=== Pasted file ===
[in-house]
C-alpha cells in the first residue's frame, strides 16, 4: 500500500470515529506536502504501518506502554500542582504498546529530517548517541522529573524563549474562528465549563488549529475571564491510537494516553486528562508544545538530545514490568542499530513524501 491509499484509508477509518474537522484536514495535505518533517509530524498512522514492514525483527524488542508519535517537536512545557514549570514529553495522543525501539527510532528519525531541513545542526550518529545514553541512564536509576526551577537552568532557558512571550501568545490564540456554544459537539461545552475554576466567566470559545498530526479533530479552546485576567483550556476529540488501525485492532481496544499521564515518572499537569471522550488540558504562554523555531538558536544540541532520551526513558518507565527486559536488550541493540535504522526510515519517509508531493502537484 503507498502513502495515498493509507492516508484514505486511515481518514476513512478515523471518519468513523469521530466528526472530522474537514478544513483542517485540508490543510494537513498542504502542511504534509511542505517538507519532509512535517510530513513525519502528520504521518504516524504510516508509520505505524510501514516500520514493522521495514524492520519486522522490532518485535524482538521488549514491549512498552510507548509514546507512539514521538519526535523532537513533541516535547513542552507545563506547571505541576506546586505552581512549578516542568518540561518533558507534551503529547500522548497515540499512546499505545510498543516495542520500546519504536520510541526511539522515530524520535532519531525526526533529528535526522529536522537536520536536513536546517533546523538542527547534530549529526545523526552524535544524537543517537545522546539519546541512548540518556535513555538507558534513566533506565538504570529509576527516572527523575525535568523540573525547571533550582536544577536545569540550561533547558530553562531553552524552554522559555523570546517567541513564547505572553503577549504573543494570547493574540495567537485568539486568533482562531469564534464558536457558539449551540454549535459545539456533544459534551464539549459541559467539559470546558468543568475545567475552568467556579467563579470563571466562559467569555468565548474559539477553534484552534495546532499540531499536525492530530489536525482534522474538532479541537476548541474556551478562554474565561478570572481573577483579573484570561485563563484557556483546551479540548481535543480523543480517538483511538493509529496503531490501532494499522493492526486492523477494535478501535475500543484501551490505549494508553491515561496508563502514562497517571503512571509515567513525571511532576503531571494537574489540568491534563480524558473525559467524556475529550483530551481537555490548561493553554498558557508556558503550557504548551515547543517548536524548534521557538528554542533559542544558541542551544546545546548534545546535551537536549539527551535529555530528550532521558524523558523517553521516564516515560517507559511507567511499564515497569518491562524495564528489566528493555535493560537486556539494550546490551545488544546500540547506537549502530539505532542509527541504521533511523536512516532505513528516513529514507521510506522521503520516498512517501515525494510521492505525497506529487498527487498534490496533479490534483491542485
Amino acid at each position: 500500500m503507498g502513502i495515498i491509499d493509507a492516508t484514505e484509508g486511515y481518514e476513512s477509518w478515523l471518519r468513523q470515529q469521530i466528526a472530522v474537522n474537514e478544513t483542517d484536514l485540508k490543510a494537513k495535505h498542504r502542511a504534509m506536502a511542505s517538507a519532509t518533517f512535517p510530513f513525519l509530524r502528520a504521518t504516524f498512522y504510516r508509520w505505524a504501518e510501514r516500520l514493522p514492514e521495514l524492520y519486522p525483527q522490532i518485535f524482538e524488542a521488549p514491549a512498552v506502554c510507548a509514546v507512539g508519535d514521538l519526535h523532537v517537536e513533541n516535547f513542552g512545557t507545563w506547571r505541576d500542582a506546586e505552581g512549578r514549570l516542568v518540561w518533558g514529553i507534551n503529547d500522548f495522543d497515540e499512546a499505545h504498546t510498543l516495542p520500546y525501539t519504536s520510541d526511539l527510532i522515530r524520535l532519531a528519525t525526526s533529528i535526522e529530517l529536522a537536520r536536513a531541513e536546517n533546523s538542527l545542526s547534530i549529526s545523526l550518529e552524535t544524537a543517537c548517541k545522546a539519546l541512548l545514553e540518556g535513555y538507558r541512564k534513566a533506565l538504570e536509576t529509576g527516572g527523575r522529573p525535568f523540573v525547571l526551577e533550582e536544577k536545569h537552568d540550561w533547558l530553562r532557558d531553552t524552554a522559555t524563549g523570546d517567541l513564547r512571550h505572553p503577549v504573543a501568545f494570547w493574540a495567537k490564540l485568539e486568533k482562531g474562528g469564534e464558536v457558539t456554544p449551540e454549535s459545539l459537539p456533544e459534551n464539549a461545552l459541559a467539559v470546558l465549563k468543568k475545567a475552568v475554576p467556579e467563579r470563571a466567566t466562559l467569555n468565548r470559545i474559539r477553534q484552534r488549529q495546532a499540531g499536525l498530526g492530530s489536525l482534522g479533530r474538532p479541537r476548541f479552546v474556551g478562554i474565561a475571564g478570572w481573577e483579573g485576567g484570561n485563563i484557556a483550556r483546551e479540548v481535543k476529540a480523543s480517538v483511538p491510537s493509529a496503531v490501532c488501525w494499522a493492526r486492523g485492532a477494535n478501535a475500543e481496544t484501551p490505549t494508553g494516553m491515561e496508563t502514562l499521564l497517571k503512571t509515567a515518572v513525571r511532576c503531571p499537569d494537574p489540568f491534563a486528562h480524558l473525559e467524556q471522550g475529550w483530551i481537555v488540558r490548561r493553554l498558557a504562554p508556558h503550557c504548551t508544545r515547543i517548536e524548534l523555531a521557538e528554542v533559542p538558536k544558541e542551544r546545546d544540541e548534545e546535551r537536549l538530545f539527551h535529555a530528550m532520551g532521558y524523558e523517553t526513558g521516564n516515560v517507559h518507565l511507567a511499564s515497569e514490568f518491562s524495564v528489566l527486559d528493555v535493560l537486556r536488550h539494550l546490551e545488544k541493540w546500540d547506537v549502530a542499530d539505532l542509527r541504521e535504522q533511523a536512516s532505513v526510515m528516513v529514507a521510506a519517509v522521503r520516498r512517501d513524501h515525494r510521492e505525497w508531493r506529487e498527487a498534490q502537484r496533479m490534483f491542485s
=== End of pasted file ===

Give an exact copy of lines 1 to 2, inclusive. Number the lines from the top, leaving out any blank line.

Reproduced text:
[in-house]
C-alpha cells in the first residue's frame, strides 16, 4: 500500500470515529506536502504501518506502554500542582504498546529530517548517541522529573524563549474562528465549563488549529475571564491510537494516553486528562508544545538530545514490568542499530513524501 491509499484509508477509518474537522484536514495535505518533517509530524498512522514492514525483527524488542508519535517537536512545557514549570514529553495522543525501539527510532528519525531541513545542526550518529545514553541512564536509576526551577537552568532557558512571550501568545490564540456554544459537539461545552475554576466567566470559545498530526479533530479552546485576567483550556476529540488501525485492532481496544499521564515518572499537569471522550488540558504562554523555531538558536544540541532520551526513558518507565527486559536488550541493540535504522526510515519517509508531493502537484 503507498502513502495515498493509507492516508484514505486511515481518514476513512478515523471518519468513523469521530466528526472530522474537514478544513483542517485540508490543510494537513498542504502542511504534509511542505517538507519532509512535517510530513513525519502528520504521518504516524504510516508509520505505524510501514516500520514493522521495514524492520519486522522490532518485535524482538521488549514491549512498552510507548509514546507512539514521538519526535523532537513533541516535547513542552507545563506547571505541576506546586505552581512549578516542568518540561518533558507534551503529547500522548497515540499512546499505545510498543516495542520500546519504536520510541526511539522515530524520535532519531525526526533529528535526522529536522537536520536536513536546517533546523538542527547534530549529526545523526552524535544524537543517537545522546539519546541512548540518556535513555538507558534513566533506565538504570529509576527516572527523575525535568523540573525547571533550582536544577536545569540550561533547558530553562531553552524552554522559555523570546517567541513564547505572553503577549504573543494570547493574540495567537485568539486568533482562531469564534464558536457558539449551540454549535459545539456533544459534551464539549459541559467539559470546558468543568475545567475552568467556579467563579470563571466562559467569555468565548474559539477553534484552534495546532499540531499536525492530530489536525482534522474538532479541537476548541474556551478562554474565561478570572481573577483579573484570561485563563484557556483546551479540548481535543480523543480517538483511538493509529496503531490501532494499522493492526486492523477494535478501535475500543484501551490505549494508553491515561496508563502514562497517571503512571509515567513525571511532576503531571494537574489540568491534563480524558473525559467524556475529550483530551481537555490548561493553554498558557508556558503550557504548551515547543517548536524548534521557538528554542533559542544558541542551544546545546548534545546535551537536549539527551535529555530528550532521558524523558523517553521516564516515560517507559511507567511499564515497569518491562524495564528489566528493555535493560537486556539494550546490551545488544546500540547506537549502530539505532542509527541504521533511523536512516532505513528516513529514507521510506522521503520516498512517501515525494510521492505525497506529487498527487498534490496533479490534483491542485